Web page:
[singlepic id=355 w=300 h=300 float=right]A blog post titled “FACEBOOK: I WANT MY FRIENDS BACK” calls Facebook’s ‘promoted posts’ strategy “the single most misguided thing a major corporation has ever deliberately done, bar none, in the entire history of American capitalism and the world“. Published yesterday, the post has now gone viral, probably due to so many users, bloggers and small companies being fed up with needing to pay for their content to appear on their fans’ pages:
“Facebook has taken a pee in their own pool from quite a lofty height, turning vast armies of ‘influentials’ against the company, people who are now making plans—born of necessity—to bolt from that pool and to stop putting any effort there. Furthermore, Facebook’s greedy grab will have the knock-on effect of causing many blogs to simply throw in the towel, diminishing Facebook’s own business ecosystem and Facebook’s value to its own users to the point where only Axe Deodorant, Taco Bell and Nike will be showing up in your Facebook newsfeed, which after all, is pretty much the sole point of Facebook in the first place!”.
Author Richard Metzger concludes: “They’ve deliberately broken their own product’s biggest selling point” and asks “Whose idea was that?”
Read the eye-opening article here.
We’ve all made at least one of the following email faux pas in the past:
– Forgetting to attach a file to an email, especially when emailing a group of people
– Sending an email to the wrong person, just because he has a similar name
– Sending a fiery reply to an email that made you angry
Well… the folks at Google Labs have finally came up with an undo button which allows you a couple of seconds of email remorse – usually that’s all you need. When enabled, the undo option appears and if clicked within 5 seconds it will stop the email from going out and possibly shaming the sender. Now, while this is nothing new to people who use Microsoft Outlook with delayed sending, as far as I know this was not available with any of the webmail services. If you already use Gmail, check out the Labs tab under your Gmail settings.
If you don’t use Gmail but were looking for reasons why you should switch, now you have plenty:
– the mentioned ‘Undo’ button
– the two-in-one ‘Send & Archive’ button
– the ‘conversation’ method
– the ‘Gmail offline’ option
– plus, all the POP3 access you may need
….all this puts Gmail ahead of any other email service or program.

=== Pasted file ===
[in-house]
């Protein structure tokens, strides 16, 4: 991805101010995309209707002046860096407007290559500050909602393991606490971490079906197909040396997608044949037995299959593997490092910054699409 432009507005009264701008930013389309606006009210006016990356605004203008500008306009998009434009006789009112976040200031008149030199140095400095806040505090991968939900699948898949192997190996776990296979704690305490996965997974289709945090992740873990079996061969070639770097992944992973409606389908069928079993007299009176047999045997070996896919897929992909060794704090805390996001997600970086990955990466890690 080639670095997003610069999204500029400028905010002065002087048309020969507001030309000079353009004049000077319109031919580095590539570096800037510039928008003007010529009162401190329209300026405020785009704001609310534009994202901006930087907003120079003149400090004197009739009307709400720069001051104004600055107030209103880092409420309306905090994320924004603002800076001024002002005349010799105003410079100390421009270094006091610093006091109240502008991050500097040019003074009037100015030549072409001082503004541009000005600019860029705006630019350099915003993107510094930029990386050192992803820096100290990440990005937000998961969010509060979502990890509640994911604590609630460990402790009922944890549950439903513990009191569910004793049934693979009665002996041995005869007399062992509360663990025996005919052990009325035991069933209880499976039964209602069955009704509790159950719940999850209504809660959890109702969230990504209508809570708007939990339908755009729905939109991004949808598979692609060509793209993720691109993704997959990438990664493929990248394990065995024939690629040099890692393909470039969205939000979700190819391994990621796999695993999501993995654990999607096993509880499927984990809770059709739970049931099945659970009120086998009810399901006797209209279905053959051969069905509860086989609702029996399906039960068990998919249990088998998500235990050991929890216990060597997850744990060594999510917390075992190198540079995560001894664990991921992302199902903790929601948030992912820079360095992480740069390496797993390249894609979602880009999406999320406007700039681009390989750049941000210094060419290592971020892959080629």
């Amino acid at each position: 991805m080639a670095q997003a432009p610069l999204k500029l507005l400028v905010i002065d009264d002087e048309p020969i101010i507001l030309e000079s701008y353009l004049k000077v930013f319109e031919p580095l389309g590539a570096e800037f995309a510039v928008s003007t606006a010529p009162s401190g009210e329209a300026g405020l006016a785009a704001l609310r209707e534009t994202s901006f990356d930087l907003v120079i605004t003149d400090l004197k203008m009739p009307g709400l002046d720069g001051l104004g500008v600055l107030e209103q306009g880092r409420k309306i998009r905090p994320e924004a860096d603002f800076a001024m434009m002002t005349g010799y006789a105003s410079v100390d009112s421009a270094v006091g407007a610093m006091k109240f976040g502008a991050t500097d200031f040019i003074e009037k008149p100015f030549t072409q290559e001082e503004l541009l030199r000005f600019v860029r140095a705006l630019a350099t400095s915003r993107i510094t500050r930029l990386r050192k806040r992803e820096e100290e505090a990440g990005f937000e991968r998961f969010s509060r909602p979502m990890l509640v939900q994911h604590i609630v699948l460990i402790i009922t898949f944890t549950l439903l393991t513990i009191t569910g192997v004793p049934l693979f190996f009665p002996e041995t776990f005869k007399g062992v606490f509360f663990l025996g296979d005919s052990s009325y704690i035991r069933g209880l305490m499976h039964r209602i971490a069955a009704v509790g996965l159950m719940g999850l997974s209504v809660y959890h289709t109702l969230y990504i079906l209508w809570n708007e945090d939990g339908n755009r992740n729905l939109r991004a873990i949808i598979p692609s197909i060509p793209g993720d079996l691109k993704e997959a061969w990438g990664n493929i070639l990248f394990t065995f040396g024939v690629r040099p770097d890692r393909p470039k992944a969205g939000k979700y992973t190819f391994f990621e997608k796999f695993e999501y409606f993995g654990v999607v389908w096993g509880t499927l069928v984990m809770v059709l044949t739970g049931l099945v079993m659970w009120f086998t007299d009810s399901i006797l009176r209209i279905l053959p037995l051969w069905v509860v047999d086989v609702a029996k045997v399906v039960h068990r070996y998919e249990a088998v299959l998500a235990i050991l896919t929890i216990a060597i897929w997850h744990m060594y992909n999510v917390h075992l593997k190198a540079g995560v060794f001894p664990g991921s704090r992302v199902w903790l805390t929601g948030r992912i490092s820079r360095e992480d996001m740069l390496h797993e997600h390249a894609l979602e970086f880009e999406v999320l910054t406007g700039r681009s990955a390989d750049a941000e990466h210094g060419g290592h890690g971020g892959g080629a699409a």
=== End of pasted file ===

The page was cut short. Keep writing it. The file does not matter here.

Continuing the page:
Worlds are colliding! In the freakiest bug I have witnessed so far, every search result on Google (as of the time of this posting) is now tagged with the ‘This site may harm your computer‘ warning, even when you google the term ‘Google’:
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If you are brave enough to click a result you get the even more frightening ‘Malware Warning‘ page:
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This even happens when you use your local site, google.co.il in my case:
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Update: At 15:36 GMT, almost an hour after I first noticed it, the glitch was fixed.
The impact: an estimated 17 million search results affected, an undetermined number of people bumfuzzled, and as of
now 361 now 1738 people blogged about it (including TechCrunch and me).
Update 2: Google admits its fault, attributing it to human error and puts the duration of the mayhem closer to my estimate of “almost an hour”, than TechCrunch’s “about 15 minutes”.
I should emphasize this incident is not some cute thing that happened. This event has repercussions we have yet to understood. This event will be studied and articles will be written about it. Just like when all the airplanes were grounded in the days after 9/11, which allowed scientists to test the true nature of our climate without the effect of vapour trails, tests that were not possible since the time the commercial jet was invented – so will this event be analyzed to determine what happens the day the Internet breaks, including but not limited to the financial impact on the web economy.